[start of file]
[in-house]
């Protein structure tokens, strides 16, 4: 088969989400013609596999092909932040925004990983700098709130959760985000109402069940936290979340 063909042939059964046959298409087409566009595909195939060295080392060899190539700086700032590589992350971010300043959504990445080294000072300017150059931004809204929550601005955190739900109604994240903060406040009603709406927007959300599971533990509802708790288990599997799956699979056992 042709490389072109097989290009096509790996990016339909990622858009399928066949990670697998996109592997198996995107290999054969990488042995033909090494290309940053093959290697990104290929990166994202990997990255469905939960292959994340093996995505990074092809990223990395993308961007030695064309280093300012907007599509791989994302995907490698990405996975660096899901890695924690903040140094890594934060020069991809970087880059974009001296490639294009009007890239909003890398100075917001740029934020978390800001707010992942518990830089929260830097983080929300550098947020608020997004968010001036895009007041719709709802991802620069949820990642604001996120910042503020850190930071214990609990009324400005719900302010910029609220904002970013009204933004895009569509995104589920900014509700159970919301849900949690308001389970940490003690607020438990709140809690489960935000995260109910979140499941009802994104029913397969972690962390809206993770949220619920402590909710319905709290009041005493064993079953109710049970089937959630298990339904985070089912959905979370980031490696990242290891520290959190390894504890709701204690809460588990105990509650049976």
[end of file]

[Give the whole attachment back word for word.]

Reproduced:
[in-house]
């Protein structure tokens, strides 16, 4: 088969989400013609596999092909932040925004990983700098709130959760985000109402069940936290979340 063909042939059964046959298409087409566009595909195939060295080392060899190539700086700032590589992350971010300043959504990445080294000072300017150059931004809204929550601005955190739900109604994240903060406040009603709406927007959300599971533990509802708790288990599997799956699979056992 042709490389072109097989290009096509790996990016339909990622858009399928066949990670697998996109592997198996995107290999054969990488042995033909090494290309940053093959290697990104290929990166994202990997990255469905939960292959994340093996995505990074092809990223990395993308961007030695064309280093300012907007599509791989994302995907490698990405996975660096899901890695924690903040140094890594934060020069991809970087880059974009001296490639294009009007890239909003890398100075917001740029934020978390800001707010992942518990830089929260830097983080929300550098947020608020997004968010001036895009007041719709709802991802620069949820990642604001996120910042503020850190930071214990609990009324400005719900302010910029609220904002970013009204933004895009569509995104589920900014509700159970919301849900949690308001389970940490003690607020438990709140809690489960935000995260109910979140499941009802994104029913397969972690962390809206993770949220619920402590909710319905709290009041005493064993079953109710049970089937959630298990339904985070089912959905979370980031490696990242290891520290959190390894504890709701204690809460588990105990509650049976």